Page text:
• Couturier surely passed the eye test last night, even if he finished in the negative from a puck possession standpoint. His slick play in the defensive zone sprung Brayden Schenn on his first period breakaway goal, and a heads-up retrieval of a missed shot by Nick Schultz proved to be the eventual game winning goal. In addition, Couturier looked just as strong on the cycle as he did with Voracek as his winger. So why did he end up with a poor Corsi? It appears that score effects were the primary cause - he finished with a 51.5% score-adjusted Corsi according to War-On-Ice. Lots of shifts in the third period while protecting a two-goal lead likely made his night look less impressive than it truly was.
  • Speaking of possession statistics, the Flyers may have lost the raw shot attempts battle, but they were the superior squad in terms of quality chances at even strength. Despite being out-Corsi-ed 45-38, Philadelphia generated 23 "regular" scoring chances to Montreal's 17, and won the high-danger chance competitive 12-8. This was due to Montreal's aforementioned forecheck, which (when beaten) allowed for the Flyers to generate a number of rush chances. It was also because Philadelphia extract maximum value out of a numbers of their offensive zone entries, particularly in the first and third periods. Montreal had serious difficulty at times in knocking the Flyers off the puck and winning battles and races in the corners. After three straight underwhelming games, Philadelphia's effort level was through the roof last night.
  • The Flyers "third" line of Chris VandeVelde, Pierre-Edouard Bellemare, and Ryan White may not have been the team's worst from a possession standpoint (that honor fell to the Scott Laughton line), but they did lead Philadelphia in another ignominious category - penalties taken. Ryan White took two minors in the second period, after Nick Schultz was whistled for a hook during a shift when the Bellemare line could not exit the defensive zone. Penalties taken are a symptom of poor puck possession, as it's significantly easier for a player to be forced into an infraction when he is chasing the puck and tired. Therefore, it's not surprising that a line struggling to keep its head above water would fall into the trap of putting the team in shorthanded situations on a regular basis.
  • Brayden Schenn led the way in terms of scoring last night, scoring the game's first goal and then adding two more assists by the final whistle. Schenn's goal was a bit fluky, as it was a lagging backcheck that allowed for Couturier to find him for a wide-open breakaway. However, that was the only part of Schenn's game last night that didn't qualify as "high-effort." He was a demon on forecheck, and he was credited with a team-high six hits. Schenn remains an enigma for many Flyers fans, who remember the "best prospect not in the NHL" tag that was affixed to Schenn when he was traded to Philadelphia. At age 24, Schenn most likely is what he is - a talented but inconsistent forward who seems to play his best games when he is engaged physically against the opposition. Last night was one of those games, and it's unsurprising he lit up the scoresheet as a result.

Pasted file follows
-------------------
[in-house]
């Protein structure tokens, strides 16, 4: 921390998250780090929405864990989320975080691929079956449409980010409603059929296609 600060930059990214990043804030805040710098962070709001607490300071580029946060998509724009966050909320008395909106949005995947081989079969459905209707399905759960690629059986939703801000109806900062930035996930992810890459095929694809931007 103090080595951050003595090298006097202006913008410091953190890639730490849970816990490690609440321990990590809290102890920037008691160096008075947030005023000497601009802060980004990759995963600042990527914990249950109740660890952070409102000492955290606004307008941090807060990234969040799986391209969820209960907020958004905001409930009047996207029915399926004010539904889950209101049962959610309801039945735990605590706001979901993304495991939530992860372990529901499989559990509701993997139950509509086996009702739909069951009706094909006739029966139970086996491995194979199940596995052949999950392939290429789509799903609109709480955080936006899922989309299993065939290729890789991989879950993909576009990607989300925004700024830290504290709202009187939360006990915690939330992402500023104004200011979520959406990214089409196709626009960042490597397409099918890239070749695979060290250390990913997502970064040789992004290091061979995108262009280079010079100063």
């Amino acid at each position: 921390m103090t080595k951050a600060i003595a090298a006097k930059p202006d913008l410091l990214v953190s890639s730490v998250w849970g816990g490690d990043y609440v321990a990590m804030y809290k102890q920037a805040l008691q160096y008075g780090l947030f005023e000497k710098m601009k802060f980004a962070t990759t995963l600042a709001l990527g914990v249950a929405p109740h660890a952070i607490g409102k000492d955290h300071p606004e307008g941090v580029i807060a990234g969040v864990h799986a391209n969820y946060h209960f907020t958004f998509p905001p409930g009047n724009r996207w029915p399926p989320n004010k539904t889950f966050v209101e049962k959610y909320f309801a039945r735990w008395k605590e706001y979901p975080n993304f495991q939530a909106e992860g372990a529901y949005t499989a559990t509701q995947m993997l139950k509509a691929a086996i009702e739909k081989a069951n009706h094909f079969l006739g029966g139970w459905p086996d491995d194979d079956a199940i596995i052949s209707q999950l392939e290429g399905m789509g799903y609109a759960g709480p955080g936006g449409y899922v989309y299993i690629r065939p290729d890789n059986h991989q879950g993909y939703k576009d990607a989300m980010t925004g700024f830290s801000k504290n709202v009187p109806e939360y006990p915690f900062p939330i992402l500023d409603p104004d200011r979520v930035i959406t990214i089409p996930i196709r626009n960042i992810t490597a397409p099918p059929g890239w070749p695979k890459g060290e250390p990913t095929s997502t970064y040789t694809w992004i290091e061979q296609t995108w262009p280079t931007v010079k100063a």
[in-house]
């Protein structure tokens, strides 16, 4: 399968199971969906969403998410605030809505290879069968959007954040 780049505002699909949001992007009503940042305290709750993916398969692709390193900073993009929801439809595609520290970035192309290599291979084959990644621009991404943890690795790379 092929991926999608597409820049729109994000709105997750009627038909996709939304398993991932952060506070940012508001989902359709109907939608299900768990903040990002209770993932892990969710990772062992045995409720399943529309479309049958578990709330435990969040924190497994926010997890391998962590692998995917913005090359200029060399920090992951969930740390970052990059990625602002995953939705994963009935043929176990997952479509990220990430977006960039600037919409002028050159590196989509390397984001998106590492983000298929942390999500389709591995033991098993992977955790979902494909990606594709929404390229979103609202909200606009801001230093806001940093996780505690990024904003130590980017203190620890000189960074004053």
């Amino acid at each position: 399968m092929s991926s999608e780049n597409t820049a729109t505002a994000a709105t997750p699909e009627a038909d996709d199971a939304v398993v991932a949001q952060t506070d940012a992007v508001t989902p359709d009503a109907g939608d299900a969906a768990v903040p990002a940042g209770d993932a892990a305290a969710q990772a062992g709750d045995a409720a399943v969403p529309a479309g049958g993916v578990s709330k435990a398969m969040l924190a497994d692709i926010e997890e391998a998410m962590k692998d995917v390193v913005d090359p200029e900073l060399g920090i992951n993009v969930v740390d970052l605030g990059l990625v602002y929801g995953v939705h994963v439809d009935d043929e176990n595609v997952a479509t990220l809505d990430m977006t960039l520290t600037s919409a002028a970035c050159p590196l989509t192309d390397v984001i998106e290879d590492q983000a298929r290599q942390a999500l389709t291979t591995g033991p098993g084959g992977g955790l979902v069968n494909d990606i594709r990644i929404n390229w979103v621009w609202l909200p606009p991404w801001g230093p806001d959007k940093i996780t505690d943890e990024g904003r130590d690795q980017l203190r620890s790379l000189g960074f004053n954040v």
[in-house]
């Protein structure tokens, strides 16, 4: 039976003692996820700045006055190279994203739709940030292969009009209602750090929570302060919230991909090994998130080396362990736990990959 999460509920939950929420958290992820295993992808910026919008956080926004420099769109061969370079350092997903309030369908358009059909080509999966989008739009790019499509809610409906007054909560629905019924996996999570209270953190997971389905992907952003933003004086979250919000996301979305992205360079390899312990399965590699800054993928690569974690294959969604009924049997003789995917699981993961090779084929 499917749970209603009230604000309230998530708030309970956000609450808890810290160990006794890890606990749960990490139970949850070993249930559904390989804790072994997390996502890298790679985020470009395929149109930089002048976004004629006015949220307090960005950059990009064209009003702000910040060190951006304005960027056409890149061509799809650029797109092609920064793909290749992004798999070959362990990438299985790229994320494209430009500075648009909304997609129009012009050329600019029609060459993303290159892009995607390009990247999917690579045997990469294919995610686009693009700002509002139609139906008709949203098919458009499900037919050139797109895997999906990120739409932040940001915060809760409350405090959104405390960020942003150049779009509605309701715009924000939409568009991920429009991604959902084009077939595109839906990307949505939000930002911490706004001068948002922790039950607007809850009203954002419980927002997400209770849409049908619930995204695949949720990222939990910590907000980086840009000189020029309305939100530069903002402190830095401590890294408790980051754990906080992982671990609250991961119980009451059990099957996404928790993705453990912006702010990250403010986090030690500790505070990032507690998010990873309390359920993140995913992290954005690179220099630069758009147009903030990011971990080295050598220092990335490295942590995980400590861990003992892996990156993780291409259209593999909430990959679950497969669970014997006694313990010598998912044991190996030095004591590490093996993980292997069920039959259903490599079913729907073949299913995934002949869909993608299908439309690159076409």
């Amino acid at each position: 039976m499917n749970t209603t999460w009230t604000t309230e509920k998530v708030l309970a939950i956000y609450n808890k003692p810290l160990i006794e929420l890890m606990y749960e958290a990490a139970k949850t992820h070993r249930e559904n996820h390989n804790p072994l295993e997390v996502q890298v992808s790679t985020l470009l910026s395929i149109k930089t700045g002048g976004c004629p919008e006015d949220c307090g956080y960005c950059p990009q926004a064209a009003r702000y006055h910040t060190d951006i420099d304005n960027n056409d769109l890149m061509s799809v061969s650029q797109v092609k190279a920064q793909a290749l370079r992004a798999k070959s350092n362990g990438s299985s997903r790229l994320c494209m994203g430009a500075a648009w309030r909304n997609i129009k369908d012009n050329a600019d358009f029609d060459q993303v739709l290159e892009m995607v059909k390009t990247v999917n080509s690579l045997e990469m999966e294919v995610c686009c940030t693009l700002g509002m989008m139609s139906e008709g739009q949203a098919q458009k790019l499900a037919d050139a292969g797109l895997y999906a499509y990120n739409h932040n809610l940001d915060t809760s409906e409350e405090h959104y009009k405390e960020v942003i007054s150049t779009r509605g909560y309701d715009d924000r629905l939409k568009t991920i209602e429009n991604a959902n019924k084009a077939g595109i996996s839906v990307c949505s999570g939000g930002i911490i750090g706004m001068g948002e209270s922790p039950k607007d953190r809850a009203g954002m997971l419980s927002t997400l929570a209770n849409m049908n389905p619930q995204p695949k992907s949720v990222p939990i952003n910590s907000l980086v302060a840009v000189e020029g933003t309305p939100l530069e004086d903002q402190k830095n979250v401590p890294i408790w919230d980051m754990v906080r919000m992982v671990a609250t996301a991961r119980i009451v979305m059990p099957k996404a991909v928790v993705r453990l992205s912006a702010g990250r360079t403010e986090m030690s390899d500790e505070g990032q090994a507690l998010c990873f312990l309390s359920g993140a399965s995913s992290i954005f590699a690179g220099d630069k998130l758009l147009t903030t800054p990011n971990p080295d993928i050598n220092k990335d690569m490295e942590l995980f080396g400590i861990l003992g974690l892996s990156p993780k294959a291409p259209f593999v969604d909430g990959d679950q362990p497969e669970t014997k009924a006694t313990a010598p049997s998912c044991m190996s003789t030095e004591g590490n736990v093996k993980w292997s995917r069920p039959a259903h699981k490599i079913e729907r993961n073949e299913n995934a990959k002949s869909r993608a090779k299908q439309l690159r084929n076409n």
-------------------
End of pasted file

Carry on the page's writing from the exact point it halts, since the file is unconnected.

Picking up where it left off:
• After bleeding shot attempts and scoring chances against while on their California road trip, the penalty kill was dramatically improved last night. In six minutes of power play time, the Canadiens were only able to generate one high-danger scoring chance, and zero goals. I didn't notice any dramatic changes to the Flyers' PK formation - the team was simply winning more puck battles and anticipating passes more efficiently than last week. Montreal's power play is middle-of-the-road (14th in shot attempt generation), so this wasn't a case of Philadelphia's penalty kill stabilizing itself against a weak opponent. They'll next face Minnesota on Thursday (who ranks 13th in shot generation) as they try to build off a solid performance.
  • No single player deserves all of the credit, but the Flyers as a whole did a fine job of limiting P.K. Subban's impact at even strength. The Norris Trophy-winning defenseman finished with a 47.06% Corsi For percentage at even strength, tied for worst on the Canadiens last night. If there was any discernible trend, it was that he struggled when the Flyers had a puck-moving defenseman on the ice, getting defeated head to head by Mark Streit (38.46%), Michael Del Zotto (33.33%) and Shayne Gostisbehere (0.00%). At least last night, the Flyers were best served fighting fire with fire when facing one of the league's most dangerous offensive weapons from the blueline.